Why Are We Still Debating Blackface?

It’s 2019, and we are discussing Virginia Governor Ralph Northam’s alleged yearbook photo in blackface. It wasn’t too long ago we Rhode Islanders were divided on the topic of twin brothers using “skin darkening” makeup to impersonate black stars in their annual Christmas season performance. They used endorsed letters from said stars to defend their position that their act was not to poke fun at but to honor. People who loved their show swarmed keyboards with swords and shields calling both black and white people too sensitive for finding offense.

Let’s be clear. Any blackface or skin darkening makeup used to portray people of color in any manner is wrong. I believe there are points being missed. Not that the practice is historically racist, not that the practice is invasive and intrusive to black people and black culture, not that the common use of blackface is to perpetuate hyper-sexed, lazy, low brow criminal stereotypes and tropes, but that people die, are targeted for arrest and suffer from social and financial oppression because of skin color in this country. There is no way to darken your skin to honor black people unless your plan is to live that way 24 hours a day, 365 days a year. Where is the morality in white people making profit from something that gets other people killed? Blackface is the very definition of white privilege.

The take-away for me from the Edwards Twins blackface scandal is that people with privilege do not want to let go of their normalized racist behaviors, nor do they want to be viewed as racist. Megyn Kelly defended blackface on national television stating, “I can’t keep up with the number of people we’re offending just by being normal people these days.” Then asking, “How is blackface offensive?” before apologizing. From this episode we learned that the privileged expect marginalized people to tolerate or help normalize their racist behavior, then expect free labor from the marginalized after being called out to explain how the behavior is racist.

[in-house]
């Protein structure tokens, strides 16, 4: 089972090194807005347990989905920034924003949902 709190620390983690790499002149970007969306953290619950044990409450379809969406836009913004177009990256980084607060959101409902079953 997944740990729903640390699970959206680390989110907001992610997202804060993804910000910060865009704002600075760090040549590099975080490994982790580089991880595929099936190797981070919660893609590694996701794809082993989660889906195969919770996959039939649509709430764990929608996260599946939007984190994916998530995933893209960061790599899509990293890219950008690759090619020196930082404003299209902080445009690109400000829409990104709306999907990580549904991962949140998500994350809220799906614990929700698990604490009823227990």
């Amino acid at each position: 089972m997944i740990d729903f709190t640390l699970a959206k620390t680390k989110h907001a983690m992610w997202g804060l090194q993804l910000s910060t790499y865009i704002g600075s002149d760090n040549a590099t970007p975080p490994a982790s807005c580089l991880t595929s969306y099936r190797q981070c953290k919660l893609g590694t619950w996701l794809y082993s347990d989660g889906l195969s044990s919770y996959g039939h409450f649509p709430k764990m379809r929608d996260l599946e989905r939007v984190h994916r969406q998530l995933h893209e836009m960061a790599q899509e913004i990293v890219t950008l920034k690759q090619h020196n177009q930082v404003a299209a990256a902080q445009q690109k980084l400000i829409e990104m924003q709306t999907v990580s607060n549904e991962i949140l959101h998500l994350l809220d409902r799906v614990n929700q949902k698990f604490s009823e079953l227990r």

In lieu of the more recent blackface scandals, presidential hopeful Cory Booker suggests that “we [as black people] should try putting ourselves in the position of white people and try harder to explain how degrading this practice makes us feel.” In response, I am more inclined to quote Assata Shakur. “Nobody in the world, nobody in history, has ever gotten their freedom by appealing to the moral sense of the people who were oppressing them.” Or if Assata’s words seem too militant, here is another take from Dr. Martin Luther King Jr.: “Freedom is never voluntarily given by the oppressor; It must be demanded by the oppressed.” In both quotes, I hear voices of the past telling me the idea of appealing to the normalized racist nature of people and asking them to stop their practices because I am affected seems asinine.

Can we just stop acting like white people darkening their skin in any shape form or fashion to imitate black people is not offensive to black people? While we are at it, let’s just admit that it is racist behavior, and if white people are not offended by other white people darkening their skin to portray black people, then they harbor some form of racism or anti blackness they might not want to admit to.